However, the more observant of you may have noticed that my cheap pizza stone has a crack in it, which had occurred within its first few uses after replacing a stone that was reliably being used until a failed experiment permanently destroyed old faithful (moral of the story – never “preheat” a pizza stone directly on your stove top). While I’m not entirely sure of the reason for the crack in the new pizza stone, whether it was due to direct heat from a burner below or some errant moisture that wasn’t properly dealt with when I had used it the first few times or both, I’ve erred on the side of caution in the recipe and used an indirect heating method which keeps direct heat off from below the pizza stone. It means that the recipe ends up with a lower temperature of 260C/500F, with the pizza stone on the left and only the centre and right burners on high, though it’s still sufficient to produce great results. It just takes a little longer than the full burn 370C/700F and the crust isn’t quite as crispy but still has a nice crispness to it.
It’s up to you whether you wish to risk going with the higher temperature with your pizza stone but one thing I can say is after the initial crack, the stone has been able to withstand full direct heat without further damage. If you choose to use the barbecue’s hotplate or you get your hands on a pizza steel i.e. a metal version of a pizza stone, the cracking issue will be moot and you can use your barbecue’s full heat potential. Just make sure to adjust the timing for the recipe to suit.
For more information on temperatures and heat transfer, check out Part 1 of the Pizza at Home series.
The higher convection heat as well as the better transfer of conduction heat through the pizza stone on the barbecue not only produces a lighter, crisper base, but it also can add a smoky flavour note to the base in some areas that char a little. In the shot above, you can see the beginnings of the charring on the base. While you can pull off the pizza at this stage, I like to give it a little more time just so the darkened areas get a hint of char to them, while making sure not to actually burn the whole pizza base. A little char tastes good. A lot, not so much.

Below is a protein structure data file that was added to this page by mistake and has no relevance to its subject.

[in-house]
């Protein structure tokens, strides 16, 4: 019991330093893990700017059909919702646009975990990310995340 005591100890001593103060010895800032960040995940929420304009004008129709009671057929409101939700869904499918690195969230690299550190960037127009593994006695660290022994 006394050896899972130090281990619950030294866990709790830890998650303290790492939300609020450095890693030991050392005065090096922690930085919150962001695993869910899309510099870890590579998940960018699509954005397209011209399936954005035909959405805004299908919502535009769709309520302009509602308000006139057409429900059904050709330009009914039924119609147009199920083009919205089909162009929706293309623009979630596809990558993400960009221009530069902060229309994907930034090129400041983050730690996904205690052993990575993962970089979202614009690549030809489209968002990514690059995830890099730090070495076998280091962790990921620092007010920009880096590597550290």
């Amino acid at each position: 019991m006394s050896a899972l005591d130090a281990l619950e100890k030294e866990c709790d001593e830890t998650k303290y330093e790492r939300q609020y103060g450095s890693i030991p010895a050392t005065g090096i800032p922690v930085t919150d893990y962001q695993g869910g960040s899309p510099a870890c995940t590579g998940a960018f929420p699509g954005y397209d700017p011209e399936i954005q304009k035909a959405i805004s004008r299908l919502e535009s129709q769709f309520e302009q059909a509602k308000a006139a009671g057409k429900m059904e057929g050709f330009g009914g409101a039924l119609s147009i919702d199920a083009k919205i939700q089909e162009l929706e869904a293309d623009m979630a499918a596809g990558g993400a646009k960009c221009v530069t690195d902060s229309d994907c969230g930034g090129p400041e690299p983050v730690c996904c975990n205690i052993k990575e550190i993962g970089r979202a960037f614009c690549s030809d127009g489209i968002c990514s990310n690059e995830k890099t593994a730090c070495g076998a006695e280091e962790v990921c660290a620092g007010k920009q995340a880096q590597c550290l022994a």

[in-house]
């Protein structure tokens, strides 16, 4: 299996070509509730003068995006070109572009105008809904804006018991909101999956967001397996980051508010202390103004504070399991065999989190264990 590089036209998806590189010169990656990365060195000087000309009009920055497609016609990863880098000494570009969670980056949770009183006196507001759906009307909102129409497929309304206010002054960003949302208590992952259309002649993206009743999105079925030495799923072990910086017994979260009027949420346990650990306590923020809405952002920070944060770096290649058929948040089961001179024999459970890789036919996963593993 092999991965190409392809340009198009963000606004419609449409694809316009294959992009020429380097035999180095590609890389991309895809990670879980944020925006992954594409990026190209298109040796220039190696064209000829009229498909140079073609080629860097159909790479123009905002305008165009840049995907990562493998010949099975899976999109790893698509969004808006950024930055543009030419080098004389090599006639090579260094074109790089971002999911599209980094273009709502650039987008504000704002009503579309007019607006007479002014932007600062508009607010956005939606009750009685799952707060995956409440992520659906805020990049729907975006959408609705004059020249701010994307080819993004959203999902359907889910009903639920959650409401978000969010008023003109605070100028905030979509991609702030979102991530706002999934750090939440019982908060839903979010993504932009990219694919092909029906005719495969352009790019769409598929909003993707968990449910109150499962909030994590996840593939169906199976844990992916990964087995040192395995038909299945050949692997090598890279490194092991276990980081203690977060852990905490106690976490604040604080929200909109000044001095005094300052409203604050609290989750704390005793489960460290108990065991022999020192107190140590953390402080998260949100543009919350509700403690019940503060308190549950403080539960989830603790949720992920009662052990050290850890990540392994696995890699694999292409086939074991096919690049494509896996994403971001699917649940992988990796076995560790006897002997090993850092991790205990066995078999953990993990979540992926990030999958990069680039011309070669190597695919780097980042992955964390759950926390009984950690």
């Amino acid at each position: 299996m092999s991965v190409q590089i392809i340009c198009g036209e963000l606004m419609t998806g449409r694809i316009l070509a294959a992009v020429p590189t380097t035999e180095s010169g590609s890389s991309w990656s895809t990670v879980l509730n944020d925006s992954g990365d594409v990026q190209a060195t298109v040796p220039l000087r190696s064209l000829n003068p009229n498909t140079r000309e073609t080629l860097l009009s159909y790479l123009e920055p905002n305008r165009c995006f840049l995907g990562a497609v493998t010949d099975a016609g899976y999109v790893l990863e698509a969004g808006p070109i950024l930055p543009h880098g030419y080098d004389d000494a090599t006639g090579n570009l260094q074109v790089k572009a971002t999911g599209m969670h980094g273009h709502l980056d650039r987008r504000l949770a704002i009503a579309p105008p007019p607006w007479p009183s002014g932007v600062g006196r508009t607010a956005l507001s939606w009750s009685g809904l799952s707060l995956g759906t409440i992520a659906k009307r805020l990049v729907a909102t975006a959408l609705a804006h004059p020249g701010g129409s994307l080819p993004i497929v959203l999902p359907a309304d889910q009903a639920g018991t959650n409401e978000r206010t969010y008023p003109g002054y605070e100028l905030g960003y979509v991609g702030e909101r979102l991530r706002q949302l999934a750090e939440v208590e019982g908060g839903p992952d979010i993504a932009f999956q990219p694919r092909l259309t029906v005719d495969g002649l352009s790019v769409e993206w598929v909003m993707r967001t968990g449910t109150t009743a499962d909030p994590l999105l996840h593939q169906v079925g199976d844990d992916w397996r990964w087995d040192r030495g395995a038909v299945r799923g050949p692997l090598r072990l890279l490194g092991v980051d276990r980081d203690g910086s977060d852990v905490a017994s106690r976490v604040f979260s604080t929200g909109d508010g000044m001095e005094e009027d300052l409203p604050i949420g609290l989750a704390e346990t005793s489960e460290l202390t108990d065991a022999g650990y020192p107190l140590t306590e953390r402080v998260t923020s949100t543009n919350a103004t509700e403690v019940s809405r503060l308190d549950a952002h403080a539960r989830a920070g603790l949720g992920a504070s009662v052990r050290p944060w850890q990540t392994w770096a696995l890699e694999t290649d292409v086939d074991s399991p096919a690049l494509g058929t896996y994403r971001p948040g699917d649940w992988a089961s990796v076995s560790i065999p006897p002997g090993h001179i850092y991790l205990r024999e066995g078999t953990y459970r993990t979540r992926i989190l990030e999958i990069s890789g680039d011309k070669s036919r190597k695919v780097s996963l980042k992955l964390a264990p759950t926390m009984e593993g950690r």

You’ll get the same sort of results with the hotplate directly but as the hot plate has a small width than my pizza stone, and the fact I have a pizza stone, means I tend to prefer using the stone over the cast iron hotplate. However, if I wanted to make a party-sized, rectangular pizza, I’ll definitely put the hotplate to use.
While the barbecue with the pizza stone does a great job on the base, it leaves the top of the pizza looking rather insipid and undercooked. This is where the grill comes in.
The idea came from how pizzaiolos i.e. Italian pizza chefs would finish off a pizza by using a technique called “doming”. Once the base of the pizza was cooked, the pizza chef would place the pizza on the peel and raise the pizza to the dome of the pizza oven, the hottest part of the oven which can reach temperatures of 538C (1000F), to cook the top of the pizza for a few seconds. This intense heat quickly caramelises the top of the pizza can produce charred blisters around the top of the crust, adding a nice smokiness to it.
Finishing the pizza under a grill/broiler set to high seeks to replicate the same results while also making up for the lower ambient convection temperature of the barbecue, which is unable to cook the top as much as a pizza oven would. Ideally, the faster the application of heat from the grill the better. So if you have a grill with an adjustable shelf, adjust it so that the pizza is as close to the heat source of the grill as possible.
Naturally, given the high heat and particularly in the case of gas grills, make sure to keep an eye on the pizza lest it catches on fire.
The finished product, which I pulled out of the grill a little early as parts of the asparagus were charring further than I wanted them to. While the top of the crust is a tad underdone for my liking, you can still see some browning and nice little charred blisters, particularly on the left. Along with the crispy base and the light application of cheese, this made for a very tasty and rather healthy pizza that’s better than any frozen pizza I’ve had and even better than most of my local pizzerias (though that’s not saying that much given the options in my area).
Hope the recipe and notes serve you well. If you have any questions, feel free to leave them in the comments below and I’ll look to get to them as soon as I’m able to.